If your base cost exceeds your proceeds, you realise a capital loss, but this will not reduce your taxable income and will be carried forward to the next year of assessment to reduce the aggregate capital gains of that year of assessment.

Once a natural person has calculated their aggregate capital gains, they are subject to a R40 000 exemption (R300 000 for a deceased estate) to reduce their assessed capital gain. Also note that the first R40 000 of this capital loss will not be carried forward but added back.

Only 40% (for natural persons and special trusts) of the total capital gains will be included in the taxable income, and the remaining amount will be excluded.

The inclusion rate for all other entities is 80%.

The primary residence exemption

The first R2 million of any capital gain or loss on the disposal of a primary residence of a natural person is excluded from CGT calculation.

Only one resident can qualify for the exemption and it must be the residence in which the person normally resides and can be any structure (boat, caravan, etc.).

What is a deemed disposal?

When a taxpayer emigrates or if the nature of the asset changes, the taxpayer is deemed to have disposed of the asset(s). All assets will be deemed as being disposed of at market value and will be subject to CGT.

This article is a general information sheet and should not be used or relied upon as professional advice. No liability can be accepted for any errors or omissions nor for any loss or damage arising from reliance upon any information herein. Always contact your financial adviser for specific and detailed advice. Errors and omissions excepted (E&OE)

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ESTABLISH WHO THE EXECUTOR OF THE ESTATE IS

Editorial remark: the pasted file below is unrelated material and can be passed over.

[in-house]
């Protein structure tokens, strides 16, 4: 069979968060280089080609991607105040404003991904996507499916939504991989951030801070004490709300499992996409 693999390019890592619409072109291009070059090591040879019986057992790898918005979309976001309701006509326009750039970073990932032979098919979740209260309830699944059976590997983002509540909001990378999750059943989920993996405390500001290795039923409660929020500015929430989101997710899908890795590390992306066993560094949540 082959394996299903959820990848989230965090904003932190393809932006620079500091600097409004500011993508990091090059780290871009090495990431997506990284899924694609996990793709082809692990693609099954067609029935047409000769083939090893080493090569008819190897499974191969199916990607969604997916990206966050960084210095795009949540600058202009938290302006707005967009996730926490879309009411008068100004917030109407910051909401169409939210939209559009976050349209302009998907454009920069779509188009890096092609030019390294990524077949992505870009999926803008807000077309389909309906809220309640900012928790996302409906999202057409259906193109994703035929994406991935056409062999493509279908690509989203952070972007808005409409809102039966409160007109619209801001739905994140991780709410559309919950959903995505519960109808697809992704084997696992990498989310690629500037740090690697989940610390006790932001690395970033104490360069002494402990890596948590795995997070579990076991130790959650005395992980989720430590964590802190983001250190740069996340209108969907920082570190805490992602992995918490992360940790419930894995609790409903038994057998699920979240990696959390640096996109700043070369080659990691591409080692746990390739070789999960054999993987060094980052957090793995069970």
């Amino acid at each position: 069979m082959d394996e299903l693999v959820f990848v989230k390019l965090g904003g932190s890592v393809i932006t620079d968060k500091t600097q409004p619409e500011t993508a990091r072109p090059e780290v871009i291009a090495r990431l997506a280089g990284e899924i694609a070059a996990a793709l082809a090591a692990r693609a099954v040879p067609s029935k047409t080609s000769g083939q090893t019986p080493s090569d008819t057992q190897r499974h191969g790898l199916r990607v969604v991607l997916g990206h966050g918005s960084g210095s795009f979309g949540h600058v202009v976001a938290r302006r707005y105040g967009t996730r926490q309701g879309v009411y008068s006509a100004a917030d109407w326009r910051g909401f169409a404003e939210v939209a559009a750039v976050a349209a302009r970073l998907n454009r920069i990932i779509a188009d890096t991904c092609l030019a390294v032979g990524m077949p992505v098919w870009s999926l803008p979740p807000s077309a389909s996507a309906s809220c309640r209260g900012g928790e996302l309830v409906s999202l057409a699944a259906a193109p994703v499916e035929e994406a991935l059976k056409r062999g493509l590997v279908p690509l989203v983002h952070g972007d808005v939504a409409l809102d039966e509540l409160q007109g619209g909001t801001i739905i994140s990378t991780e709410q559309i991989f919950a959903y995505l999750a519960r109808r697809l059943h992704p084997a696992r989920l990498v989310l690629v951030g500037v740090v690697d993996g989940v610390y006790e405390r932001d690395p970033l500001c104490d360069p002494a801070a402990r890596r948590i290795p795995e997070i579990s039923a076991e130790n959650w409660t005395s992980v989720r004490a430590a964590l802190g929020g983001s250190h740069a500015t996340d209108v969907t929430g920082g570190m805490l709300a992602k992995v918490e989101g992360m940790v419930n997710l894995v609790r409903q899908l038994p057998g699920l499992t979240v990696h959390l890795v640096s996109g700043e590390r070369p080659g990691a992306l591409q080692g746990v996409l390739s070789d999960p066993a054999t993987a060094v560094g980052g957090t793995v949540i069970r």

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If the deceased had a will, they may have nominated an individual or a financial institution to perform the function of the executor of the estate. If no executor is nominated or the nominated executor is unable or refuses to accept the task, or if the person dies intestate, the master of the High Court will appoint an executor to the estate, this is called an Executor Dative.  Those who want to take on the role of the executor should apply to, and must convince the Master of the High Court why they should be appointed.  The Master generally prefers an executor who stands to inherit from the estate, and the primary beneficiary is preferable.  All beneficiaries of an estate are asked to consent to the new executor, if there is a dispute, the master may appoint joint executors.

If you have been nominated as the executor of an estate and you feel intimidated by all the legal processes you are advised to approach a professional, such as an accountant to assist you in administering the estate.

Executors fee’s are 3.5% of the gross value of the assets in the estate and 6% commission on interest which accrues after the date of the death.  If you are the nominated executor it is possible to negotiate this fee with accountants.  All legal fees, executors fees, Master’s fees, etc will be paid out of the estate.